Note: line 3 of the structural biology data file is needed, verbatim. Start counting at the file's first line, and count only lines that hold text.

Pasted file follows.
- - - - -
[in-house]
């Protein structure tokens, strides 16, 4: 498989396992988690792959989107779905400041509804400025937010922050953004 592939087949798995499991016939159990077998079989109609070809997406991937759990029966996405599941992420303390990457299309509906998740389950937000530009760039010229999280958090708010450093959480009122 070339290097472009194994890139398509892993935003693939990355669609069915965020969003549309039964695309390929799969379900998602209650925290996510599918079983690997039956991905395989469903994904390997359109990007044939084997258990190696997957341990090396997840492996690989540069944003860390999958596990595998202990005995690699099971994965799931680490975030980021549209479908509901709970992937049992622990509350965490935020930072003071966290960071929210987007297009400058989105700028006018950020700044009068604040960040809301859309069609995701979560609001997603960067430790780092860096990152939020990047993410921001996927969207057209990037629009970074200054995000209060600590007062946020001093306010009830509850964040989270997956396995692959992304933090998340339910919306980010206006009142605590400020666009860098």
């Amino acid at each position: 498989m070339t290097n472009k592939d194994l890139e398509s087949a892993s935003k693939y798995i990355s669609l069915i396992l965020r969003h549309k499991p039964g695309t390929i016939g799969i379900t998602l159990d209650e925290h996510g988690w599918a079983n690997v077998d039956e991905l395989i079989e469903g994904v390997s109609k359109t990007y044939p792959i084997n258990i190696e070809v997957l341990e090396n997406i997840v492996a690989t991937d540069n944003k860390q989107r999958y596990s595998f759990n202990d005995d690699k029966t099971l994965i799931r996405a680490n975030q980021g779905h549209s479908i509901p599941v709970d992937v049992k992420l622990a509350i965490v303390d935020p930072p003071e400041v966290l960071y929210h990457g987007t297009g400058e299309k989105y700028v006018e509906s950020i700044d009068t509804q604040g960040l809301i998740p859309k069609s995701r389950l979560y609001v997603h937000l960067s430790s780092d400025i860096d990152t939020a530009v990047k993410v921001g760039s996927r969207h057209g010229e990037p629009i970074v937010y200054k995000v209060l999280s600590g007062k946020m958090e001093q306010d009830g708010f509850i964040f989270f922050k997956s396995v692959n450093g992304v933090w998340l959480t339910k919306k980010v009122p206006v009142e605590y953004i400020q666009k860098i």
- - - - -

């Amino acid at each position: 498989m070339t290097n472009k592939d194994l890139e398509s087949a892993s935003k693939y798995i990355s669609l069915i396992l965020r969003h549309k499991p039964g695309t390929i016939g799969i379900t998602l159990d209650e925290h996510g988690w599918a079983n690997v077998d039956e991905l395989i079989e469903g994904v390997s109609k359109t990007y044939p792959i084997n258990i190696e070809v997957l341990e090396n997406i997840v492996a690989t991937d540069n944003k860390q989107r999958y596990s595998f759990n202990d005995d690699k029966t099971l994965i799931r996405a680490n975030q980021g779905h549209s479908i509901p599941v709970d992937v049992k992420l622990a509350i965490v303390d935020p930072p003071e400041v966290l960071y929210h990457g987007t297009g400058e299309k989105y700028v006018e509906s950020i700044d009068t509804q604040g960040l809301i998740p859309k069609s995701r389950l979560y609001v997603h937000l960067s430790s780092d400025i860096d990152t939020a530009v990047k993410v921001g760039s996927r969207h057209g010229e990037p629009i970074v937010y200054k995000v209060l999280s600590g007062k946020m958090e001093q306010d009830g708010f509850i964040f989270f922050k997956s396995v692959n450093g992304v933090w998340l959480t339910k919306k980010v009122p206006v009142e605590y953004i400020q666009k860098i």